news from the island
Into The Valleys

Wednesday April 11, 2007

Into The Valleys

One of the best ways to see and experience Lanzarote is to hire a car and explore at your own pace. As the island not only boasts loads of great attractions but also lots of unique scenery to enjoy en-route.

Valley of 1,000 Palms & Valley de Temisa

A tour around these two verdant valleys in the north of the island is one of the most scenic drives on Lanzarote. A touch of additional drama is created by the Corniche-like tight, winding roads and hairpin bends. But it´s well worth the effort as you'll be rewarded with some really stunning views.

The two valleys are adjacent to each other and are the greenest spots on Lanzarote. Thanks to the fact that they receive more moisture than anywhere else on the island both in terms of rainfall and overnight cloud precipitation.

As a result, these valleys are home to a great deal of plant life and offer a welcome contrast to the more arid scenery found elsewhere. They are also an ideal destination for a Guided Walk.


From Tahiche, take the LZ10 through Teguise and Los Valles in the direction of Haria . This road winds down into the village giving panoramic views of the surrounding Valley of 1,000 Palms.

The turning into the neighbouring Valle de Temisa is at the foot of the descent into Haria. Take the right hand turn for Tabayesco before entering Haria. Or explore the village first and retrace your steps.

Alternatively, the Valle de Temisa can be accessed via the LZ1 by taking the turning for Tabayesco just before reaching Arrieta.

Things To See & Do

Miradors – Lookout Points

The Risco de Famara Famara massif is one of the highest points on the island. And as a result there are some great miradors or lookout points to discover, where you can just park up and drink in the views.

Take a small detour from the LZ10 for Las Nieves, just after passing through Los Valles. Here you´ll find the fittingly titled Hermitage of the Clouds - dedicated to the Virgin of las Nieves to whom the locals have prayed for rain for many centuries.

Past the chapel lie various outcrops of rock that afford the most incredible views down to Famara below, over to Graciosa and back down to the center and south of the island.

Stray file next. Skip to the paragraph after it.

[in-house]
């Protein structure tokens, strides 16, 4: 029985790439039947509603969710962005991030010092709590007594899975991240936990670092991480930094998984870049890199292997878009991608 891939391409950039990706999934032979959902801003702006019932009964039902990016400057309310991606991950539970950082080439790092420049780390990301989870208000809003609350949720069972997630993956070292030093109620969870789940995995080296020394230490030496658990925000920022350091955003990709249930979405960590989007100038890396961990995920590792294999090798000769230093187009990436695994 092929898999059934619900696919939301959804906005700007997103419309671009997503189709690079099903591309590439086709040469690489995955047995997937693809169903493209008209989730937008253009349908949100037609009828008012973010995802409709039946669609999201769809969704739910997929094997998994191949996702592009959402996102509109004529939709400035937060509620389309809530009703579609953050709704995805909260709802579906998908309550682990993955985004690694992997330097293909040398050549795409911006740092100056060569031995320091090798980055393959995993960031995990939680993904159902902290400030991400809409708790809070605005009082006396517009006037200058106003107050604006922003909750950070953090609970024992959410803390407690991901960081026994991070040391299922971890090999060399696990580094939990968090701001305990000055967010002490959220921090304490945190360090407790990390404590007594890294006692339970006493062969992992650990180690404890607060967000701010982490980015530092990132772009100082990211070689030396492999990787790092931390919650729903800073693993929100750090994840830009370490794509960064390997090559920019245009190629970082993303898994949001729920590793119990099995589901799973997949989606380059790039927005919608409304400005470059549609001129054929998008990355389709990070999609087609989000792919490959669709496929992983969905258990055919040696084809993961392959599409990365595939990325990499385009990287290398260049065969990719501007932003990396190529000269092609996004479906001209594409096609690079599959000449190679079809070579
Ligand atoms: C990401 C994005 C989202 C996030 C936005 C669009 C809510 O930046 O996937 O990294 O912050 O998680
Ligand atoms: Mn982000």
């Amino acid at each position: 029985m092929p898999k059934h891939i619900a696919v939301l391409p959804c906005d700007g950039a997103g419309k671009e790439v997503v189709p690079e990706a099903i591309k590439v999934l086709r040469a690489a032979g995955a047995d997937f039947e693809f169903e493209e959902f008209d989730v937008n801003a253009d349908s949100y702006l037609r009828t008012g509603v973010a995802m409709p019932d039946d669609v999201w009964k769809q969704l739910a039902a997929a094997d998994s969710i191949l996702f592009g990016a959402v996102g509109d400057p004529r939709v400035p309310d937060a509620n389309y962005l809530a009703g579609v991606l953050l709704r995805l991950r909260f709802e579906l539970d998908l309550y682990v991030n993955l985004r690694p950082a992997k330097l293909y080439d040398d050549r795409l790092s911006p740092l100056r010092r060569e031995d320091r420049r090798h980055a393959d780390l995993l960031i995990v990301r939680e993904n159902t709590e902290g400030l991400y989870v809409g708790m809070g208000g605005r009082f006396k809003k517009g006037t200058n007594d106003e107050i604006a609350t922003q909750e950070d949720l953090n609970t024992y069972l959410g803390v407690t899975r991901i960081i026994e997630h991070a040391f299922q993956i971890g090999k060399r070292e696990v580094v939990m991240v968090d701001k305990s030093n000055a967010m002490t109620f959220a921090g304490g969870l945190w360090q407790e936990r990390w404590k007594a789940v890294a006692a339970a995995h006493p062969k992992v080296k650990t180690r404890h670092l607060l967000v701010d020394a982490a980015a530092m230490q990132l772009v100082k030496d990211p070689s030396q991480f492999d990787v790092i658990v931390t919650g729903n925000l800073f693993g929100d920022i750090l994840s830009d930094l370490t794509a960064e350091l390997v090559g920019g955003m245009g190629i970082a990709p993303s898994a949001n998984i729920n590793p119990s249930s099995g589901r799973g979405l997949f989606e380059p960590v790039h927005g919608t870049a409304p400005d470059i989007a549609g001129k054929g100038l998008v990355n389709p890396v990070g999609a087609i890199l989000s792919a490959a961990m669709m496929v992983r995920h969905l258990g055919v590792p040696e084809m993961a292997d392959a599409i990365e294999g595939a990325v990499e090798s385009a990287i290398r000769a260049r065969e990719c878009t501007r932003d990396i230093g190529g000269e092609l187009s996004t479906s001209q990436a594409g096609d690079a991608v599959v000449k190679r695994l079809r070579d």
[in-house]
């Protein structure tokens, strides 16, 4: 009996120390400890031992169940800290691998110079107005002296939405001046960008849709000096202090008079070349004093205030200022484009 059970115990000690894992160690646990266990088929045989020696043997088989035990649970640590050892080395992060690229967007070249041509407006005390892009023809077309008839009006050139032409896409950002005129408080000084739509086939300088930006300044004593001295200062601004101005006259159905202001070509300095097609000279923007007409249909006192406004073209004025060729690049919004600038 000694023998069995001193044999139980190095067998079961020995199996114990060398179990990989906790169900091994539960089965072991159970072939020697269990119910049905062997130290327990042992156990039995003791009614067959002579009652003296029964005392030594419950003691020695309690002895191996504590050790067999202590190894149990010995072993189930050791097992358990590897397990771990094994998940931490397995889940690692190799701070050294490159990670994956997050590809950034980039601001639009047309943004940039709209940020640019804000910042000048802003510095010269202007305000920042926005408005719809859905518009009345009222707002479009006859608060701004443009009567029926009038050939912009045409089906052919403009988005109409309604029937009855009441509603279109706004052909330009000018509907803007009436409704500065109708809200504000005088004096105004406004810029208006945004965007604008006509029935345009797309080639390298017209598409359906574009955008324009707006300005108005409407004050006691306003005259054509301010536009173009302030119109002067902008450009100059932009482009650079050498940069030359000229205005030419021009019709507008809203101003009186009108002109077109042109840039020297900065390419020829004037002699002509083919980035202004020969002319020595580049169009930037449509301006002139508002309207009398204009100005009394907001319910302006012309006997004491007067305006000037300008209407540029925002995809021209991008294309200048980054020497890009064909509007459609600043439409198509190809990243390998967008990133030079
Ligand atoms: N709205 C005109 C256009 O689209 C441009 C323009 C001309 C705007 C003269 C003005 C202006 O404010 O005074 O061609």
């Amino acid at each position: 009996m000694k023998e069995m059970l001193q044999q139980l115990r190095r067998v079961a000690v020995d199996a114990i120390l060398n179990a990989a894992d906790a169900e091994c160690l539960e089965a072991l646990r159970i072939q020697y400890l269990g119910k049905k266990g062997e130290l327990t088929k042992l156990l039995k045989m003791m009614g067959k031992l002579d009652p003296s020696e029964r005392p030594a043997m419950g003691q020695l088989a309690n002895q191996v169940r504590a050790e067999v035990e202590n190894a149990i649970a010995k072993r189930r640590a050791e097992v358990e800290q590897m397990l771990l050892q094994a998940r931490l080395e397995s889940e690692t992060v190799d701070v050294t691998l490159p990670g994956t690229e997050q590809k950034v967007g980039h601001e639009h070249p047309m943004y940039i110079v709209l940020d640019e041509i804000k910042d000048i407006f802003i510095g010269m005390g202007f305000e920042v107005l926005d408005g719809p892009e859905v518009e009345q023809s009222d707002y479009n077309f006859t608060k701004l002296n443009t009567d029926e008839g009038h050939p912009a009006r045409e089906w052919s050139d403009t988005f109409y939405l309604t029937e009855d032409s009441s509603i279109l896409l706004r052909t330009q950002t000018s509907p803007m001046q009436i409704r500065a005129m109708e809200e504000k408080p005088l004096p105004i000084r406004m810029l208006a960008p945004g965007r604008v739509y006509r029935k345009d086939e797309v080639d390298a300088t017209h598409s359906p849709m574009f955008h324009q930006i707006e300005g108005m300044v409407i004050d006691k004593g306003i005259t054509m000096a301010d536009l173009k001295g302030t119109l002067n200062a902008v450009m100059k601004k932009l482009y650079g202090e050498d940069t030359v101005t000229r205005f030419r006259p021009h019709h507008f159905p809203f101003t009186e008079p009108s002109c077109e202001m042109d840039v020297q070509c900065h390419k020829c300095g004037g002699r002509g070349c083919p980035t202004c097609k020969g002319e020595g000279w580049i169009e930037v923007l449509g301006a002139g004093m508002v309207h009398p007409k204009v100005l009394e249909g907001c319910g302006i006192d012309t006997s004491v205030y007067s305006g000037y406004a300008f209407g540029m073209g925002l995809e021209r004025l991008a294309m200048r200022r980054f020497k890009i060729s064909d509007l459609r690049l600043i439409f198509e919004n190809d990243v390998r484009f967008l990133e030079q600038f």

Just ten minutes drive away, you can take in some equally breath-taking views down to the opposite coastline at the Mirador Valle del Palomo. Which is little more than a lay by on the LZ10 in the north of the island. But the vista down to Arrieta, Mala and Guatiza is well worth pulling over for.

Haria Market

An atmospheric small-scale market numbering 30-40 stalls takes over the main plaza in Haria every Saturday morning until around 2pm.

As well as a variety of artisan products, such as dolls, lacework and jewellery you can also buy breads, wines, cheeses and organic fruit and vegetables, which are grown locally in the fields surrounding the village.

Exploring Haria

Haria itself is well worth a visit whatever day of the week as its a very picturesque village with lots of crumbling old houses (although increasingly these are being bought up and renovated).

Its natural beauty is probably best attested to by the fact that this is the spot where César Manrique chose to retire - and he was also buried here in the cemetery - which lies on the outskirts of the village as you drive towards Arrieta.

There´s also an old barranco or watercourse that runs right through the centre of the village. Take a stroll along it and enjoy seeing Haria from a different perspective.

Or enjoy a bite to eat. Los Tres Hermanos in the main square is especially well placed for people watching on market day. But for something quieter and more scenic head out of Haria on the road towards the Mirador del Rio and try Meson La Frontera, which has a terrace offering great views of the surrounding countryside.

Round off your tour with a drive into the neighbouring valley of La Temisa and the village of Tabayesco. Here you´ll see man made terracing built into the hillsides at vertigo inducing heights.

Back in the 19th century local farmers intensively cultivated an indigenous plant on these hillsides called Barrilla. Which was used in the production of soap and which was an important island export. 

Tabayesco sits just above the seaside village of Arrieta - where you can also enjoy some excellent tapas right by the beach at the little Chiringuito Bar (they also produce a fantastic giant paella at weekend lunchtimes). Or alternatively head down to Casa De La Playa for great seafood.


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